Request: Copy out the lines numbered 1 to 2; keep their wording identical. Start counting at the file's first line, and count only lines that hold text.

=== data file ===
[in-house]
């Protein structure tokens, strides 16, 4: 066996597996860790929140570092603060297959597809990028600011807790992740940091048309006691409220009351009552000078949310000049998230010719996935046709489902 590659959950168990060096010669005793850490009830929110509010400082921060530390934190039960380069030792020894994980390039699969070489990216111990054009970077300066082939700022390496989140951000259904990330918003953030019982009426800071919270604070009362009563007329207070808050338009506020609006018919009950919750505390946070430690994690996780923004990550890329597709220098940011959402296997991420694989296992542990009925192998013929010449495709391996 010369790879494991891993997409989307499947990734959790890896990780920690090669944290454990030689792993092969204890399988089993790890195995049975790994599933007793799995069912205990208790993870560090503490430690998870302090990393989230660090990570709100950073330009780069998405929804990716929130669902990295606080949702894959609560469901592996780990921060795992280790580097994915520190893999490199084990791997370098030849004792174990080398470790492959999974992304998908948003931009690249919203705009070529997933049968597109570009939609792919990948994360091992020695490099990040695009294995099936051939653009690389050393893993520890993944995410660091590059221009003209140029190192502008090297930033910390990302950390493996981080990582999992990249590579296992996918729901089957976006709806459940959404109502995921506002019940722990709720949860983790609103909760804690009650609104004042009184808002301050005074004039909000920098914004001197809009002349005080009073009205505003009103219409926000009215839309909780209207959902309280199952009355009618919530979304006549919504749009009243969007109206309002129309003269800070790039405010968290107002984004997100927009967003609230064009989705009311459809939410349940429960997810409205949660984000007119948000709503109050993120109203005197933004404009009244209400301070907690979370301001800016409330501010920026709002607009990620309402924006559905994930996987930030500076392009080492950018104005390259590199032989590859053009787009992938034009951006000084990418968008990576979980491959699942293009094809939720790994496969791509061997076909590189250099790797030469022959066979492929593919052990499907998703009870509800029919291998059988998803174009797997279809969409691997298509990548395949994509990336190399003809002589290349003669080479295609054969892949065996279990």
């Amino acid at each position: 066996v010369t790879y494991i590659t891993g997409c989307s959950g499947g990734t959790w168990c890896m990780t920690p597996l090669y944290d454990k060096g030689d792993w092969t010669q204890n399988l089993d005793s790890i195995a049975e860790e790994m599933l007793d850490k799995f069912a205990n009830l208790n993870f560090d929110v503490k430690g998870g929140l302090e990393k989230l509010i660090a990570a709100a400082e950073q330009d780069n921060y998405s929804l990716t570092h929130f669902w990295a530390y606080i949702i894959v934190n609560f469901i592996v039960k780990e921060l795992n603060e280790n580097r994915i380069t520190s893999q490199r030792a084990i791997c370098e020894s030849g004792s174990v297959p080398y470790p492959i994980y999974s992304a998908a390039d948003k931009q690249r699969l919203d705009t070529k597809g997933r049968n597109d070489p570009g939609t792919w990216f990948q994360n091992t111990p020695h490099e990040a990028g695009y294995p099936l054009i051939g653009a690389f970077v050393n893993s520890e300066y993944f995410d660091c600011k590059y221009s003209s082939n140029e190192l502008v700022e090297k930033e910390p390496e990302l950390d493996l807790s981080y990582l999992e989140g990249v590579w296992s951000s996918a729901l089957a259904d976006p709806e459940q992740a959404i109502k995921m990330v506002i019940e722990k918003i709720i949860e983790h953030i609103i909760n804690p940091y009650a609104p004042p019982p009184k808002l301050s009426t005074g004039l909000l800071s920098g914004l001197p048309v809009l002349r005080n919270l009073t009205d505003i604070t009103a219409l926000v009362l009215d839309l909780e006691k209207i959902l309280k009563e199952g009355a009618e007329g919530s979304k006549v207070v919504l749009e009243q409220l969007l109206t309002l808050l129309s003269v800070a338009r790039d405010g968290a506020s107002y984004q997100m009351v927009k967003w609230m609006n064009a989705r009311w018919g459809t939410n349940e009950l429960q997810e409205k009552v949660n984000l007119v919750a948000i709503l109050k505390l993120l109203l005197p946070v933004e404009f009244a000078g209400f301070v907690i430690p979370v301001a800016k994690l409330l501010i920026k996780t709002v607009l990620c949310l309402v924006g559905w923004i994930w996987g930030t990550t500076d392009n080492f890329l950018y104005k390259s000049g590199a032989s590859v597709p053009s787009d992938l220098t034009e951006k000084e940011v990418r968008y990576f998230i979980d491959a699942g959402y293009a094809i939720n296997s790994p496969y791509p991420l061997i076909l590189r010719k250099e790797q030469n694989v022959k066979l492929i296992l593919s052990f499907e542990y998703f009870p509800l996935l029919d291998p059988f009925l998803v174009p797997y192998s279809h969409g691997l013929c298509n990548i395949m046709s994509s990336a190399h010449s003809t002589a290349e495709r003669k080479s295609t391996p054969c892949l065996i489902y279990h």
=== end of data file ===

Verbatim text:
[in-house]
């Protein structure tokens, strides 16, 4: 066996597996860790929140570092603060297959597809990028600011807790992740940091048309006691409220009351009552000078949310000049998230010719996935046709489902 590659959950168990060096010669005793850490009830929110509010400082921060530390934190039960380069030792020894994980390039699969070489990216111990054009970077300066082939700022390496989140951000259904990330918003953030019982009426800071919270604070009362009563007329207070808050338009506020609006018919009950919750505390946070430690994690996780923004990550890329597709220098940011959402296997991420694989296992542990009925192998013929010449495709391996 010369790879494991891993997409989307499947990734959790890896990780920690090669944290454990030689792993092969204890399988089993790890195995049975790994599933007793799995069912205990208790993870560090503490430690998870302090990393989230660090990570709100950073330009780069998405929804990716929130669902990295606080949702894959609560469901592996780990921060795992280790580097994915520190893999490199084990791997370098030849004792174990080398470790492959999974992304998908948003931009690249919203705009070529997933049968597109570009939609792919990948994360091992020695490099990040695009294995099936051939653009690389050393893993520890993944995410660091590059221009003209140029190192502008090297930033910390990302950390493996981080990582999992990249590579296992996918729901089957976006709806459940959404109502995921506002019940722990709720949860983790609103909760804690009650609104004042009184808002301050005074004039909000920098914004001197809009002349005080009073009205505003009103219409926000009215839309909780209207959902309280199952009355009618919530979304006549919504749009009243969007109206309002129309003269800070790039405010968290107002984004997100927009967003609230064009989705009311459809939410349940429960997810409205949660984000007119948000709503109050993120109203005197933004404009009244209400301070907690979370301001800016409330501010920026709002607009990620309402924006559905994930996987930030500076392009080492950018104005390259590199032989590859053009787009992938034009951006000084990418968008990576979980491959699942293009094809939720790994496969791509061997076909590189250099790797030469022959066979492929593919052990499907998703009870509800029919291998059988998803174009797997279809969409691997298509990548395949994509990336190399003809002589290349003669080479295609054969892949065996279990």